Members of the Southern Baptist Convention (SBC) Executive Committee (EC) voted for the waiving of attorney-client privilege within the scope of an independent third-party investigation of the EC concerning the handling of sexual abuse claims. The Sexual Abuse Task Force, assembled by SBC President Ed Litton, was mandated by messengers to the 2021 SBC annual meeting in June and will oversee the investigation.
Trustees met for more than three and a half hours via Zoom before the group voted in favor of a motion to waive privilege by a margin of 44-31. Three members abstained from the vote. Six members of the committee resigned between yesterday’s meeting and the meeting on Sept. 28.
The motion, made by EC member Jared Wellman, calls for a selective waiving of attorney-client privilege “that includes an investigation into any allegations of abuse, mishandling of abuse, mistreatment of victims, a pattern of intimidation of victims or advocates, and resistance to sexual abuse reform initiatives of the actions and decisions of staff and members of the Executive Committee from January 1, 2000, to June 14, 2021.”
“I’m encouraged by today’s vote that honors the will of the messengers who spoke clearly in Nashville and in recent days about their desire for a transparent investigation,” Wellman said.
Litton said, “I am grateful, especially after many difficult weeks of discussion, that the full, transparent and unimpeded investigation will now commence. Even so, it is critical to remember that today’s vote marks not the end, but the beginning of this process.”
The selective waiving of privilege means that documents and interviews must fit in a limited window:
- Allegations of abuse by EC members.
- Mishandling of abuse allegations by EC members between Jan. 1, 2000, to June 14, 2021.
- Allegations of mistreatment of sexual abuse victims by EC members from Jan. 1, 2000, to June 14, 2021.
- Patterns of intimidation of sexual abuse victims or advocates from Jan. 1, 2000, to June 14, 2021.
- Resistance to sexual abuse reform initiatives from Jan. 1, 2000, to June 14, 2021.
The motion also gave EC Chairman Rolland Slade authority to execute the contract between the EC, the Sexual Abuse Task Force and Guidepost Solutions that was sent to trustees on Oct. 1. Guidepost is the third-party firm selected by the task force to carry out the investigation.
The contract calls for the creation of a Committee of Cooperation of the Executive Committee, which will be composed of four members from the EC. Two of the members will be chosen by the Sexual Abuse Task Force, and two members will be chosen by the EC. The committee will be led by SBC President Ed Litton.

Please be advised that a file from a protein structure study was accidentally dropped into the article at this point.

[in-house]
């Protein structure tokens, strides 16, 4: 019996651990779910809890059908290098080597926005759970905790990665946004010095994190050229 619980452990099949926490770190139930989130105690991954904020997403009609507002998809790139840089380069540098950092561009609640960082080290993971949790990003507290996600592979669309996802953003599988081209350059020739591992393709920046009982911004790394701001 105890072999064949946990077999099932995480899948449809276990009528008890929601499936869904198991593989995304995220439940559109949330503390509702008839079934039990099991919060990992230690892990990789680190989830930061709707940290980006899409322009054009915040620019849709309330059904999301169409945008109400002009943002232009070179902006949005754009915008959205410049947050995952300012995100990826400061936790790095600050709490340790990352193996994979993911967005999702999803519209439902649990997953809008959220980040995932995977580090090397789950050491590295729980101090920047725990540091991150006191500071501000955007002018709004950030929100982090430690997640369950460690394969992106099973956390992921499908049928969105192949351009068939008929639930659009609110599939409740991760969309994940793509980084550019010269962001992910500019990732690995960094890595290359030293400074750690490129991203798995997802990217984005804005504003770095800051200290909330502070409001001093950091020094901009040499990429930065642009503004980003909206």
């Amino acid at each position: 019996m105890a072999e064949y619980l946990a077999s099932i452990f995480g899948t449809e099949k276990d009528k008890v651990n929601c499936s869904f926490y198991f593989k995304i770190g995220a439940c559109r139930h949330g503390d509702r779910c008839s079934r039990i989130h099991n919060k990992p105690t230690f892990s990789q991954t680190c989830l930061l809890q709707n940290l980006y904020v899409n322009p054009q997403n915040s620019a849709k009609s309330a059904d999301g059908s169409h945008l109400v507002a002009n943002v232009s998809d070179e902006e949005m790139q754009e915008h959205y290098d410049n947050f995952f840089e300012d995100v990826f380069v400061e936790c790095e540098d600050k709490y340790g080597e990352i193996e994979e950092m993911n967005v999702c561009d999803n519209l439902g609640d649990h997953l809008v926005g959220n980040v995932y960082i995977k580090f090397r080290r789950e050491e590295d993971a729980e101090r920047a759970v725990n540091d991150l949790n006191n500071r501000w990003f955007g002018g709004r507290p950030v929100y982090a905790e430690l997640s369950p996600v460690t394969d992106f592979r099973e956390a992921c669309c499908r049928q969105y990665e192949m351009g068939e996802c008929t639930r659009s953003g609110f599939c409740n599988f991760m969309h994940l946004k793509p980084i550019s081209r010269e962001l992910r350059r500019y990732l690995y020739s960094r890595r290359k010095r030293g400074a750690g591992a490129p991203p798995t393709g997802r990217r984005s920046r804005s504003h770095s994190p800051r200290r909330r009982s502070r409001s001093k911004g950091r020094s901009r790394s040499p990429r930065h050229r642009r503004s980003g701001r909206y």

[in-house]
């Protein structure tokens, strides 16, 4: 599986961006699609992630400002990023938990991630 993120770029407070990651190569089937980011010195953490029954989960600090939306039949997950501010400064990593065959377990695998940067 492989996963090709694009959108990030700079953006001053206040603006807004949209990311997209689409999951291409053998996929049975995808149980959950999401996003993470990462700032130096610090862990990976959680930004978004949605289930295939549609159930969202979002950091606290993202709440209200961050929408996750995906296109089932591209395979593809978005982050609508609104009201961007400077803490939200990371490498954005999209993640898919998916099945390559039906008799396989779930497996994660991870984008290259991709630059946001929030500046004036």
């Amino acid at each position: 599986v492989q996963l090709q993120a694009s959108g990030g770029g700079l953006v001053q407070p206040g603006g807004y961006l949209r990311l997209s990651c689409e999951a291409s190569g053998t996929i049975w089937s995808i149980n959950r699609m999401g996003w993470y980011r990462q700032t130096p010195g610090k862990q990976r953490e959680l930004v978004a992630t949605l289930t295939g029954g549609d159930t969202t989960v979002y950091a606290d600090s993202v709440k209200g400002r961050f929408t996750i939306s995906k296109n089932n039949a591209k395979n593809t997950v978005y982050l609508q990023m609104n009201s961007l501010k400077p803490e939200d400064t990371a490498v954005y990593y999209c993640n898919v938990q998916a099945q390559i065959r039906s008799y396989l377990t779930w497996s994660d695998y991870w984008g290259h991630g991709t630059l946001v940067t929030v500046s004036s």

At the end of the meeting, the EC voted to give Slade the authority to appoint the two members to be selected by the EC.
The members of the committee must be among those appointed to their first term on the EC in June 2021. This move allows participating EC members to be outside the scope of the Guidepost investigation.
According to the contract, the committee “is charged with:”
- Financial oversight of the independent investigation in addition to the financial oversight exercised by the Task Force.
- Electing, in cooperation with the Task Force, a liaison between the EC and Guidepost Solutions to ensure smooth flow of information and response to information requests.
- Receipt of periodic monthly updates noting document, witness and information requests made to the EC, to ensure information sought is consistent with and responded to in cooperation with the Motion passed by the Messengers at the SBC Convention in June 2021.
- Ensuring that the EC and SBC are fully cooperative in this matter.
SBC EC President Ronnie Floyd said, “We thank all of the trustees for their diligence in addressing complex questions brought to bear by this process.”
He pledged the EC will work with the task force as they move forward.
“Now that the Executive Committee’s Board of Trustees have made their decision, the leadership and staff of the Executive Committee will provide support to Guidepost on implementing next steps to facilitate their investigation,” he said.
Bruce Frank, task force chair, responded to the EC on behalf of the task force, saying, “The task force is pleased with the strong vote today by the Executive Committee to abide by the moral imperative directed by the messengers, seminary presidents, state leaders and many, many more.”
Frank said Guidepost will begin its investigative work immediately. It is required to present a public report 30 days before the 2022 SBC annual meeting in Anaheim.
Near the end of the meeting, Slade spoke pastorally to the group reflecting on the process since messengers voted June 15 in Nashville.
“I’d like to really express my relief that this present challenge seems to be behind us,” he said. “Also, I want to express sorrow over the conduct that we have displayed as Southern Baptists over the course was absolutely a necessary deliberative process.”
Slade called on Southern Baptists to stop attacking one another and to “move down this road together.”
“Most importantly, it’s time to know for sure where we have fallen short on the question of sexual abuse within the Southern Baptist convention, so that we can correct any errors and move into the future as a convention, that’s the most safe for our most vulnerable members,” he said.
Floyd said, “I appreciate the statement of our Chairman Slade at the end of the meeting, including his call to come together now to serve Southern Baptists.”
Litton said, “Sexual abuse is antithetical to the gospel of Christ. It has no place in the Southern Baptist Convention. And it is my prayer that all Southern Baptists will remain resolute in our commitment to preventing abuse, caring for survivors and taking whatever steps are necessary to implement reforms.”
(EDITOR’S NOTE – Brandon Porter serves as Associate Vice President for Convention News at the SBC Executive Committee.)